The Sarulla Geothermal Power Project is located in the Tapanuli Utara district, in North Sumatra province, Indonesia. It is the largest single-contract geothermal power project to date. It is owned and will be operated by Sarulla Operations Ltd. (SOL), a consortium of Medco-Ormat-Itochu-Kyushu.
The consortium includes PT Medco Energi International (27.5%), US based Ormat Technologies (12.75%), Japan based Itochu (25%) and Kyushu Electric (25%). It has a joint operating contract (JOC) with the concession holder Pertamina Geothermal Energy (PGE), a subsidiary of the state-owned oil and gas company PT Pertamina.
The Sarulla Geothermal Power Plant will have an installed capacity of 330MW which will be constructed in three phases of 110MW each. The construction of Phase 1 is scheduled to start in 2014 and its commercial operation is expected in 2016. The other two phases are expected to be commissioned in 2017 and 2018.
Sarulla plant is one of the private power plants under the second round of 10,000MW programme announced in 2004 by PLN.
“Indonesia is trying to cut the consumption of crude oil and is looking for alternative sources of energy.”
Indonesia is trying to cut the consumption of crude oil and is looking for alternative sources of energy. It has the potential to produce 27,000MW of electricity from geothermal sources but has not been able to achieve this fully due to the current high cost of geothermal energy.
Financial closure of the $1.17bn project was announced in May 2014. The Japan Bank for International Cooperation (JBIC) signed a loan agreement of $492m with SOL for the project in March 2014.
The other banks involved in the financing include Asian Development Bank (ADB), Bank of Tokyo-Mitsubishi UFJ, ING Bank, Societe Generale, Sumitomo Mitsui Banking Corporation, Mizuho Bank and National Australia Bank.
In April 2013, SOL signed a Joint Operating Contract (JOC) with the PT Pertamina Geothermal Energy (PGE), the project’s concession holder, which grants SOL the rights to use the geothermal field.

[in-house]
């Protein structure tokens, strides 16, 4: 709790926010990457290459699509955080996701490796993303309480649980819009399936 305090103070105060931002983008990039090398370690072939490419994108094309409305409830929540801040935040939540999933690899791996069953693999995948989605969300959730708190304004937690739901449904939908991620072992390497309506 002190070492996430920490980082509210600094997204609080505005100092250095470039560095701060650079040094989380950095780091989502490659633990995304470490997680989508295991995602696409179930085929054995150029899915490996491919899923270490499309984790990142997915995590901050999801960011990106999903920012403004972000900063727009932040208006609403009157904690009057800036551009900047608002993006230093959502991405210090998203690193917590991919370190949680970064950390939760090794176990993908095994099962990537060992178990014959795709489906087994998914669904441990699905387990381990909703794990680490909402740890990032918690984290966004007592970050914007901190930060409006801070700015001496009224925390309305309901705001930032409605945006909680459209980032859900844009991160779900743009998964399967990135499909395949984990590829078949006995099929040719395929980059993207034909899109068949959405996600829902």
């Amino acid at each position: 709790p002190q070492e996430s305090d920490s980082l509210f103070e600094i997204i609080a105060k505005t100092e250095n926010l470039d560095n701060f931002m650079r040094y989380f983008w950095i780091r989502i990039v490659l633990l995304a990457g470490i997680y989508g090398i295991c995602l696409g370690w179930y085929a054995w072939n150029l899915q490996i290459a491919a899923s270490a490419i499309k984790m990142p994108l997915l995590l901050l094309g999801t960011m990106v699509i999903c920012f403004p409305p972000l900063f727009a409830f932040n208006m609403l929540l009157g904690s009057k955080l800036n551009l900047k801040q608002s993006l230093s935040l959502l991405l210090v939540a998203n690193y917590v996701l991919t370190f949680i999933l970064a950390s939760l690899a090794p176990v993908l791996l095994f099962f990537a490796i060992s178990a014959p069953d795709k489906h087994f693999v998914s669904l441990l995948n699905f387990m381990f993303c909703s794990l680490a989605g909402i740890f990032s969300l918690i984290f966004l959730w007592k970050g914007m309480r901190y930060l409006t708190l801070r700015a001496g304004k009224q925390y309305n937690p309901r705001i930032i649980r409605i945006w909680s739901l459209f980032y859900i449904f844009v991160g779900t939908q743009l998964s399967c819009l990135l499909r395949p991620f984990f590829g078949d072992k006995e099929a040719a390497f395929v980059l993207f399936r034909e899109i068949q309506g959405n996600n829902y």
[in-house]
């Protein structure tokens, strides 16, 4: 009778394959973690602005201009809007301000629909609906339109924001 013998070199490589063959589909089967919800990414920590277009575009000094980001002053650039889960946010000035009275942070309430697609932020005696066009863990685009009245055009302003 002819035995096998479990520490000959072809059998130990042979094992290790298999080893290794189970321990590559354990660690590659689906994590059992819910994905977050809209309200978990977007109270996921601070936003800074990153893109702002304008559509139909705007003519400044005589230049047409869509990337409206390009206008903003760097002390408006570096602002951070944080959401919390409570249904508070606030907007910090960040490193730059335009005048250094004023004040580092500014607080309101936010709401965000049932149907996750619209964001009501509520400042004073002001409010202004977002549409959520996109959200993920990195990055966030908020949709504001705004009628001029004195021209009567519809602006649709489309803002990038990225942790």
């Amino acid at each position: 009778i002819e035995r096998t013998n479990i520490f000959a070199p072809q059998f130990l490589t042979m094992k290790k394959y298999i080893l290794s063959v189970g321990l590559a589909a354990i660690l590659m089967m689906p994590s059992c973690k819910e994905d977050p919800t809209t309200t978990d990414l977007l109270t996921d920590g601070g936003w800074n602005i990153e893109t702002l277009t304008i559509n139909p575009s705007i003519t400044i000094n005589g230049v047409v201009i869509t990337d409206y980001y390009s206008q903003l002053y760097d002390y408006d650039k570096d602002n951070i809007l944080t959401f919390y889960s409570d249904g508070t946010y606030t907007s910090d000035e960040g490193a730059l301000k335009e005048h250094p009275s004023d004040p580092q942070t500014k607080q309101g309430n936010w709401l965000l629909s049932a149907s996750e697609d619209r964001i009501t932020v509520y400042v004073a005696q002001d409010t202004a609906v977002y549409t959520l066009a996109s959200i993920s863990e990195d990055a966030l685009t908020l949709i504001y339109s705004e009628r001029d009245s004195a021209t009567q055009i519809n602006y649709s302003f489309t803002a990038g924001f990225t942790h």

An Energy Sales Contract (ESC) was signed in the same month with the state electricity utility PT PLN, which will off-take the energy produced by the geothermal power plant for 30 years.
Sarulla plant make-up
The plant will be fuelled by two steam production and injection reservoirs named Silangkitang and Namora-I. The first unit will be constructed at Silangkitang and the other two units at Namora-I.
“The geothermal fluid will be re-injected in the underground wells to avoid depletion of gases.”
The plant will use Ormat’s Geothermal Combined Cycle Units (GCCU) which are more efficient than conventional steam power plants.
The GCCU will capture the steam from the wells and produce energy throughout the day without any interruptions. The geothermal fluid will be re-injected in the underground wells to avoid depletion of gases.
The steam from the plant will not be released into the atmosphere, but will be released back into the ground to ensure the sustainability of the well.
The power from Silangkitang will be transmitted to a substation at Namora-I via a 20km long, 150kV transmission line. This will be the interface point where PLN will construct a new transmission line to transmit power to the national grid.
Indonesian power market
Indonesia depends largely on oil to produce electricity. As of 2009, around 45.1% of energy was produced by oil, while gas constituted 26.7%, coal 24% and hydro electricity 2.3%.
Efforts to reduce dependence on the oil are underway. Since 2003, the government has negotiated with 26 independent power projects. Indonesia is already facing an electricity crisis and blackouts in regions such as Java.
Plans to end PLN’s monopoly are underway, so that private companies can sell the power directly to consumers. However they will have to continue to use PLN’s transmission network.